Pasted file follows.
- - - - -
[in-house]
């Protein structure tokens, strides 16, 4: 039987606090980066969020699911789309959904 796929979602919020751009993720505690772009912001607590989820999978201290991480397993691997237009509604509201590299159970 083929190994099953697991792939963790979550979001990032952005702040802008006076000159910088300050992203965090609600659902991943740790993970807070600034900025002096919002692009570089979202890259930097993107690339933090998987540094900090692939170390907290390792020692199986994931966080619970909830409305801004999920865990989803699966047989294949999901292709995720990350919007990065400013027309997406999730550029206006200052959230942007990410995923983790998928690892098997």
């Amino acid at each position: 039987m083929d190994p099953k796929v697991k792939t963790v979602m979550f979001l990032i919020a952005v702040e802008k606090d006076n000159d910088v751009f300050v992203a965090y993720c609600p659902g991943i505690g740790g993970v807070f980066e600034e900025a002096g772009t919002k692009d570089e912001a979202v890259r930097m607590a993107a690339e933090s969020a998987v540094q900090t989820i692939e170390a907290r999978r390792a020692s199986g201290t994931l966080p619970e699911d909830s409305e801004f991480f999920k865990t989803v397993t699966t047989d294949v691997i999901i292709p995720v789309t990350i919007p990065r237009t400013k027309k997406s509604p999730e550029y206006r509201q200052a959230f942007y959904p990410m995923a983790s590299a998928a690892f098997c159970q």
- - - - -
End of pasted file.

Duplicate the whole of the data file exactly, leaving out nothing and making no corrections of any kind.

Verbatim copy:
[in-house]
């Protein structure tokens, strides 16, 4: 039987606090980066969020699911789309959904 796929979602919020751009993720505690772009912001607590989820999978201290991480397993691997237009509604509201590299159970 083929190994099953697991792939963790979550979001990032952005702040802008006076000159910088300050992203965090609600659902991943740790993970807070600034900025002096919002692009570089979202890259930097993107690339933090998987540094900090692939170390907290390792020692199986994931966080619970909830409305801004999920865990989803699966047989294949999901292709995720990350919007990065400013027309997406999730550029206006200052959230942007990410995923983790998928690892098997």
């Amino acid at each position: 039987m083929d190994p099953k796929v697991k792939t963790v979602m979550f979001l990032i919020a952005v702040e802008k606090d006076n000159d910088v751009f300050v992203a965090y993720c609600p659902g991943i505690g740790g993970v807070f980066e600034e900025a002096g772009t919002k692009d570089e912001a979202v890259r930097m607590a993107a690339e933090s969020a998987v540094q900090t989820i692939e170390a907290r999978r390792a020692s199986g201290t994931l966080p619970e699911d909830s409305e801004f991480f999920k865990t989803v397993t699966t047989d294949v691997i999901i292709p995720v789309t990350i919007p990065r237009t400013k027309k997406s509604p999730e550029y206006r509201q200052a959230f942007y959904p990410m995923a983790s590299a998928a690892f098997c159970q």